The Richmond School Board on Monday night adopted Supt. Dana Bedden’s $293 million operational budget for the upcoming school year, an increase of $18 million from what City Council allocated to the school division last year.
The ask comes at a time when tensions over the condition and performance of the city's public schools are reaching a boiling point, and follows Mayor Dwight C. Jones' call for a referendum on raising the city's real estate tax rate to support RPS.
“We’ve got to be prepared for the likely event that we don’t get all $18 million,” said school board chairman Jeff Bourne.
Kim Gray, who represents part of the Fan, Jackson Ward and Carver, echoed Bourne. “The real hard decisions come after we know what we’re going to be appropriated,” she said, adding that she’s optimistic the board will be able to address most of the schools’ needs.
Included in the budget is $5.3 million for a two-year plan to restructure the division’s salary scale. The proposal, which was originally slated for a one-year rollout at a cost of $8.4 million, would address the years-long stagnation of teacher salaries within the district. The budget also includes $2.3 million for Bedden’s academic improvement plan and funding for 138 additional staff positions.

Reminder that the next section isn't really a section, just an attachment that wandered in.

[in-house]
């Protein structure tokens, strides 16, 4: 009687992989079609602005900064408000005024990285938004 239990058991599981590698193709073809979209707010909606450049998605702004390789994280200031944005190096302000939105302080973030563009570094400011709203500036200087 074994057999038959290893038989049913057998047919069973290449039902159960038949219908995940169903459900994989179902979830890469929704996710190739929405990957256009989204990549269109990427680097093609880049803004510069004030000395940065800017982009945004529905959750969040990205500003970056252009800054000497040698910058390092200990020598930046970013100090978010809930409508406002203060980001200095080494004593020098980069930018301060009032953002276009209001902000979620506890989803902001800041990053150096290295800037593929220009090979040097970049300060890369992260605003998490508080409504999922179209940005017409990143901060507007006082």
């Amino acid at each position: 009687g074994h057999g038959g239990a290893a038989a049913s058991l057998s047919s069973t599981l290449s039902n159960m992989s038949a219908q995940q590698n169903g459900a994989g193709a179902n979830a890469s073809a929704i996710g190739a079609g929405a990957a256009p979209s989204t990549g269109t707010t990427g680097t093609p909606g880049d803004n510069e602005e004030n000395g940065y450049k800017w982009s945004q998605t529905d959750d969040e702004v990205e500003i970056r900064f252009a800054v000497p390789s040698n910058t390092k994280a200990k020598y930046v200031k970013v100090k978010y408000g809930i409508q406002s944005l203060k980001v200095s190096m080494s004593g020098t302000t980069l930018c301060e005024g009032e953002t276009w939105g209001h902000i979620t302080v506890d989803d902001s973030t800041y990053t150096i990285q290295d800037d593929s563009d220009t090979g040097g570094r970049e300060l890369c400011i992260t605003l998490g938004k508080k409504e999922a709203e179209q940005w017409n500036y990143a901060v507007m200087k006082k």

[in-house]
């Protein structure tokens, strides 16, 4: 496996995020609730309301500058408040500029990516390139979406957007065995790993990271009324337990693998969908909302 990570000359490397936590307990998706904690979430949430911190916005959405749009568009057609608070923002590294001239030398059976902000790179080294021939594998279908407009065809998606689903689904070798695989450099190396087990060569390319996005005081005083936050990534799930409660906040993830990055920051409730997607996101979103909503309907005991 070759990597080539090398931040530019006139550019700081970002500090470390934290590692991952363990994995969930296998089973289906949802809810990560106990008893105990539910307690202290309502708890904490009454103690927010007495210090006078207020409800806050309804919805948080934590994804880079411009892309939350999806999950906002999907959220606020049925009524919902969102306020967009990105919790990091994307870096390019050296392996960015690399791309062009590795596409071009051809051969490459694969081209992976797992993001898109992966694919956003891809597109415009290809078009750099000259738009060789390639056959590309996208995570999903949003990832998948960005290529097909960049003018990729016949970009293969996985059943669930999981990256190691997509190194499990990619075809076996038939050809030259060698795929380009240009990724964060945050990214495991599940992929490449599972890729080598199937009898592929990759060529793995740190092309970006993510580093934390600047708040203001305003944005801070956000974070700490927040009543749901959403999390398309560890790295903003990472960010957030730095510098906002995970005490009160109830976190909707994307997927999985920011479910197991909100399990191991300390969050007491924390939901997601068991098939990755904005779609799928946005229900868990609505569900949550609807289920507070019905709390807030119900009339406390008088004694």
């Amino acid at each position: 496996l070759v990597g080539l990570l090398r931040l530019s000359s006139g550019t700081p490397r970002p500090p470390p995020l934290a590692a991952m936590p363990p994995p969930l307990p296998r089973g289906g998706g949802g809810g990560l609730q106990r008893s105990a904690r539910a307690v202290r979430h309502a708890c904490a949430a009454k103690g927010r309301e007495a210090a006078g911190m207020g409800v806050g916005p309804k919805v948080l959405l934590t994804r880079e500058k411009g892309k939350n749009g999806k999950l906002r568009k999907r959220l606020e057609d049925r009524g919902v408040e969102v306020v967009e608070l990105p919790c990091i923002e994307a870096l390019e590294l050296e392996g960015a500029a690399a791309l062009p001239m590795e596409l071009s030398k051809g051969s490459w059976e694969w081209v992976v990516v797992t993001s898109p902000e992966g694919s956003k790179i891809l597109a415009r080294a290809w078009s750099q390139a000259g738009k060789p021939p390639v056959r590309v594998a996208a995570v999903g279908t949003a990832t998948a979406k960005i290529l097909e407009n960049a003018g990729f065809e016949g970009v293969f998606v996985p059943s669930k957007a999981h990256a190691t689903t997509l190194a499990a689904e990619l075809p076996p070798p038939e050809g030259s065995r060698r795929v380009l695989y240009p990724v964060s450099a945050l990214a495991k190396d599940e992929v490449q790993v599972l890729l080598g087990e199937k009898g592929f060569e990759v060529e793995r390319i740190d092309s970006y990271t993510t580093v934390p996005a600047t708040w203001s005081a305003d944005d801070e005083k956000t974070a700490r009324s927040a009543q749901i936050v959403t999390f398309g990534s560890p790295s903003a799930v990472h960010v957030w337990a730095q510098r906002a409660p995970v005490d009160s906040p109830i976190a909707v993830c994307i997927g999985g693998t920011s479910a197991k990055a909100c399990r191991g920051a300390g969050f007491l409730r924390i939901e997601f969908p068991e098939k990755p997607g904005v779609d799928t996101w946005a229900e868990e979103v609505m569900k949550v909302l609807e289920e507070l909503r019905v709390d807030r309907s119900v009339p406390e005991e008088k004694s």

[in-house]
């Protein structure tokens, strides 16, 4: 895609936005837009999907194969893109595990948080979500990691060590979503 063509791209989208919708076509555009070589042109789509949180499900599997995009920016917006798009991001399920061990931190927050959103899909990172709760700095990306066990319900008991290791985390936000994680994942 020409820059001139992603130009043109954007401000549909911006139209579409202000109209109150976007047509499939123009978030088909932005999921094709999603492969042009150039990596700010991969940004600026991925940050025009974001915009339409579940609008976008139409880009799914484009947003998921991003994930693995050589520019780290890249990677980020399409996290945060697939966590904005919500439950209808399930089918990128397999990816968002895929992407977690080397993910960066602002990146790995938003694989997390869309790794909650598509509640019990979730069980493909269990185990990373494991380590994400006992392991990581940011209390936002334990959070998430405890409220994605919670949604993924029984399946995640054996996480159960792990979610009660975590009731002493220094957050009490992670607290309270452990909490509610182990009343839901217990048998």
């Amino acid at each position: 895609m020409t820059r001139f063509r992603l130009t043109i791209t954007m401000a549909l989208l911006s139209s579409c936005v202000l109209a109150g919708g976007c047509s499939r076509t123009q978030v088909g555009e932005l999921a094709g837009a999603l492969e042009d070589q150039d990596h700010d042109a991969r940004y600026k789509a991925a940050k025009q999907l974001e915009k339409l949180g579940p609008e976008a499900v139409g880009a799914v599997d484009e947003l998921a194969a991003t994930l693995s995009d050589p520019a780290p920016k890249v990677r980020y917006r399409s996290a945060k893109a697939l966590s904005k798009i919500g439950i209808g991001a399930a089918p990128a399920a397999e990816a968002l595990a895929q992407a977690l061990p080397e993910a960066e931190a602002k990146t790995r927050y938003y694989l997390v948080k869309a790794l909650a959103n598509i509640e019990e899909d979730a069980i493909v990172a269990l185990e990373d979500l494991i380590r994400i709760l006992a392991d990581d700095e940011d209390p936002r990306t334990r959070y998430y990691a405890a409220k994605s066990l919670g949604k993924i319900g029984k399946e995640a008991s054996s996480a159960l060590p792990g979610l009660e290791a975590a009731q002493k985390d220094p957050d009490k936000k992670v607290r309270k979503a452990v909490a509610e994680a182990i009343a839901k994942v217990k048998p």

The board adopted the budget on a 6-2 vote. Mamie Taylor, whose district straddles the river, and Tichi Pinkney Eppes, who represents much of the South Side, voted no. “I’m still having some angst because we’re just basically moving a placeholder,” Eppes said.
“For me, there’s too much waste that still exists within the budget,” Taylor said after the vote. “In the interest of full transparency, before I could agree to move forward with the budget I would need to see that being addressed on the front end.”
Bedden’s administration first presented his estimate of needs in December. The administration laid out a timeline for the board to discuss and adopt the budget in early February to give city council and the mayor adequate time to consider it. The administration revised the initial ask down from $298 million based on Gov. Terry McAuliffe’s budget proposal, which included additional state funding for local school divisions.
Faced with questions from the pair before the vote, Bedden defended the process.
“One of my frustrations, to put it frankly, is that the administration is putting stuff out early and then some wait until the ninth hour to ask questions,” he said.
The board opted to wait another week to vote on its capital Improvement budget.
About 15 people spoke during the hearing, with many showing support for Rupa Murthy, president-elect of the Mary Munford Elementary school Parent Teacher Association.
Gregory Muzik, a longtime principal at the school, praised Murthy’s qualifications. “She’d be a stellar addition to this board,” he said.
Aside from Murthy, Deborah Corliss, Elizabeth Doerr, Peggy Feldmann and Cody Sigmon turned out the most supporters.
The board will appoint a candidate next Monday.